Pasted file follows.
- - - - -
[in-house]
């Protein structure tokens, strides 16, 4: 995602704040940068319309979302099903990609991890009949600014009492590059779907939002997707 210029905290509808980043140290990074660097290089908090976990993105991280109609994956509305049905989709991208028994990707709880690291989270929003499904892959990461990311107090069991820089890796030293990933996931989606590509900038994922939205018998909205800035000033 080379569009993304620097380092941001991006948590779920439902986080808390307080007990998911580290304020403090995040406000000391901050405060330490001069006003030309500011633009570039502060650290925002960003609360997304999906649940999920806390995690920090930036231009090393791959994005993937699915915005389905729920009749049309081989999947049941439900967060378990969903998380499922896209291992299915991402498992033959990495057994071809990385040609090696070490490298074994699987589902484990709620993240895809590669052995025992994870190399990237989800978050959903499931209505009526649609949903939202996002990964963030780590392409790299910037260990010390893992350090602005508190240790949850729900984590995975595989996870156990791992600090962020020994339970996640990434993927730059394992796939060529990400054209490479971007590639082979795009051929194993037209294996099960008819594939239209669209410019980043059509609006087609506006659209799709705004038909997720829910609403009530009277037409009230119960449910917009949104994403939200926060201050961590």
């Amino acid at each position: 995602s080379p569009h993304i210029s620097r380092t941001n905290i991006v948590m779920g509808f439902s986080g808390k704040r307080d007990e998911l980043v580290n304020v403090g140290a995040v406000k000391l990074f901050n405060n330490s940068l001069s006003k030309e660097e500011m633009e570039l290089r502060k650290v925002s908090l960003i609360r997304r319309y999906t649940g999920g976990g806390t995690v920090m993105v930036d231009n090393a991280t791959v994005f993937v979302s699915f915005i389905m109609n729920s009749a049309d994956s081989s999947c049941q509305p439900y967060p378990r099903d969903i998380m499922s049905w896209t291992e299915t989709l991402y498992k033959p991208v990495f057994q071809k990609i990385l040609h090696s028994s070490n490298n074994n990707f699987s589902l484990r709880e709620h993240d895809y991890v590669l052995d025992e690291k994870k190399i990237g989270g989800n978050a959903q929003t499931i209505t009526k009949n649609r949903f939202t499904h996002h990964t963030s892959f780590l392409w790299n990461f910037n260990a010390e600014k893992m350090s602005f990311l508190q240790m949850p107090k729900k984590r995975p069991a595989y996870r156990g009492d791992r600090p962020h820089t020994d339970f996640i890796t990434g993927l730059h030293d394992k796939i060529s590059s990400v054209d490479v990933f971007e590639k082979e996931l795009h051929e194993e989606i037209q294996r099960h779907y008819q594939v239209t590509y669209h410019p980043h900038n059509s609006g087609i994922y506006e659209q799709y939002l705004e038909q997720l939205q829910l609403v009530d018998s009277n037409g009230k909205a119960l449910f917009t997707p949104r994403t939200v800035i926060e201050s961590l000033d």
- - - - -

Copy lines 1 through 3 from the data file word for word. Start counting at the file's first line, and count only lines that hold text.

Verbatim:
[in-house]
């Protein structure tokens, strides 16, 4: 995602704040940068319309979302099903990609991890009949600014009492590059779907939002997707 210029905290509808980043140290990074660097290089908090976990993105991280109609994956509305049905989709991208028994990707709880690291989270929003499904892959990461990311107090069991820089890796030293990933996931989606590509900038994922939205018998909205800035000033 080379569009993304620097380092941001991006948590779920439902986080808390307080007990998911580290304020403090995040406000000391901050405060330490001069006003030309500011633009570039502060650290925002960003609360997304999906649940999920806390995690920090930036231009090393791959994005993937699915915005389905729920009749049309081989999947049941439900967060378990969903998380499922896209291992299915991402498992033959990495057994071809990385040609090696070490490298074994699987589902484990709620993240895809590669052995025992994870190399990237989800978050959903499931209505009526649609949903939202996002990964963030780590392409790299910037260990010390893992350090602005508190240790949850729900984590995975595989996870156990791992600090962020020994339970996640990434993927730059394992796939060529990400054209490479971007590639082979795009051929194993037209294996099960008819594939239209669209410019980043059509609006087609506006659209799709705004038909997720829910609403009530009277037409009230119960449910917009949104994403939200926060201050961590």
């Amino acid at each position: 995602s080379p569009h993304i210029s620097r380092t941001n905290i991006v948590m779920g509808f439902s986080g808390k704040r307080d007990e998911l980043v580290n304020v403090g140290a995040v406000k000391l990074f901050n405060n330490s940068l001069s006003k030309e660097e500011m633009e570039l290089r502060k650290v925002s908090l960003i609360r997304r319309y999906t649940g999920g976990g806390t995690v920090m993105v930036d231009n090393a991280t791959v994005f993937v979302s699915f915005i389905m109609n729920s009749a049309d994956s081989s999947c049941q509305p439900y967060p378990r099903d969903i998380m499922s049905w896209t291992e299915t989709l991402y498992k033959p991208v990495f057994q071809k990609i990385l040609h090696s028994s070490n490298n074994n990707f699987s589902l484990r709880e709620h993240d895809y991890v590669l052995d025992e690291k994870k190399i990237g989270g989800n978050a959903q929003t499931i209505t009526k009949n649609r949903f939202t499904h996002h990964t963030s892959f780590l392409w790299n990461f910037n260990a010390e600014k893992m350090s602005f990311l508190q240790m949850p107090k729900k984590r995975p069991a595989y996870r156990g009492d791992r600090p962020h820089t020994d339970f996640i890796t990434g993927l730059h030293d394992k796939i060529s590059s990400v054209d490479v990933f971007e590639k082979e996931l795009h051929e194993e989606i037209q294996r099960h779907y008819q594939v239209t590509y669209h410019p980043h900038n059509s609006g087609i994922y506006e659209q799709y939002l705004e038909q997720l939205q829910l609403v009530d018998s009277n037409g009230k909205a119960l449910f917009t997707p949104r994403t939200v800035i926060e201050s961590l000033d």